It’s superfluous to add more than a few observations to your wonderful notes. I’ve now had the Vilmart Coeur from 1990 and 1996, and they were both just absolutely incredible, with a level of sheer intensity of flavour that is unmatched almost anywhere else in the wine world, let alone Champagne. So it really does seem to me that one should buy and cellar this wine if at all possible. I was grinning like a fool whilst I drank the 96.
This was my first encounter with a grand Montille other than at en-primeur tastings. It was transportingly lovely. I said at the time I thought no one really describes them very well (you corrected me that you do…), but even the people who love them didn’t manage to convey to me the deftness of the balance. The intensity whilst at the same time the absence of any heaviness. This wine had a sort of limpid beauty at the same time as seeming generous, complex and quite developed. It lacked nothing but any kind of excess.
It also made my wine, the Engel, seem rather rustic by comparison. I greatly enjoyed my other bottle of this wine, on its own, with some stinky food at St Johns about six months ago. This says something about the company it was trying to keep up with at our lunch. I agree with you that it does a great job of being Clos Vougeot.
As we said in conversation afterwards, this was a lunch where we lived in the moment. I’m grateful to have experienced it.
Thank you all, I’m pleased you liked my notes.
Richard, I think the CV was better than you give it credit for, but then I have an enormous soft and yielding spot for Engel’s wines. I purchased every vintage if Vosne les Brulees from 1990 onward, starting firstly getting them at Berry’s for an absolute pittance. The closest you can get in style and affordability these days is Confuron-Gindre – I have three bottles of their 2012 les Brulees slowly inching their way toward me and I am tempted to keep them for a very long time.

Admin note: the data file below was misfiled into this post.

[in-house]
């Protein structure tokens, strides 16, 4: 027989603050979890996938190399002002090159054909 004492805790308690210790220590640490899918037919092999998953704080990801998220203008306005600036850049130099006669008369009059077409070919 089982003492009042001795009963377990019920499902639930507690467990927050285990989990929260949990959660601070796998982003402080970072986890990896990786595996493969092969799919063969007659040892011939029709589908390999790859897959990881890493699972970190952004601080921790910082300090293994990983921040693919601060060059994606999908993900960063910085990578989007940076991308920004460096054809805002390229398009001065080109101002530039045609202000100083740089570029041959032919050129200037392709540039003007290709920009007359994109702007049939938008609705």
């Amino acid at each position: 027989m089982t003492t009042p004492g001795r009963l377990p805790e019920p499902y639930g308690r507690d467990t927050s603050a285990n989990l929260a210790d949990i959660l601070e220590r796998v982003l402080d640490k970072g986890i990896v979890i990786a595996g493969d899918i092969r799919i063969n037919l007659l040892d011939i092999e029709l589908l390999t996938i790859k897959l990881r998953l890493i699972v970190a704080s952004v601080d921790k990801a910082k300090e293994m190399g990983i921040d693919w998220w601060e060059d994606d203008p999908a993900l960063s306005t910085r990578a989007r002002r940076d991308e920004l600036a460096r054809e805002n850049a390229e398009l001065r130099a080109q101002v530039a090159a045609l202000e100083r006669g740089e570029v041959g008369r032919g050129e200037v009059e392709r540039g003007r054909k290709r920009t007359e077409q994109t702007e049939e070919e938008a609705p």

I can’t add anything to the notes, I had to rip them out of my very being so intense were those experiences, but it was a great pleasure to have shared those three moments with you, Richard. I hardly noticed the food, but those three experiences we had then, when we were truly in the zone, will be extraordinarily happy memories I shall treasure forever.
After reading your very positive 2002 Rugiens Montille review, I searched my cellar book to discover a couple of bottles of the 2002 Pommard “Les Pézerolles” by the same producer.
Since it received, like the Rugiens, a positive review from “Da Hound”, this got me very excited to pop one.
Would you opine that your bottle was perfectly mature or could still improve with some additional sleep?
Pezerolles generally needs less time than Rugiens to blossom so I would have thought your bottle would be absolutely perfect now and not need any more time. Do report on its charms, won’t you old stick?
What splendid notes, David.
I’m a bit surprised that the Engel tasted of rot, I have not come across this in any other 98 from this vineyard in spite of the difficult conditions, but there you go! Not a permanent condition, though, as so many 83s demonstrate now.
Thank you, Tom. The Clos Vougeot didn’t taste of rot directly, it’s more that the earth flavours had moved toward being dirty, and I associate that with rot. I hope my note conveyed that it was still a great wine.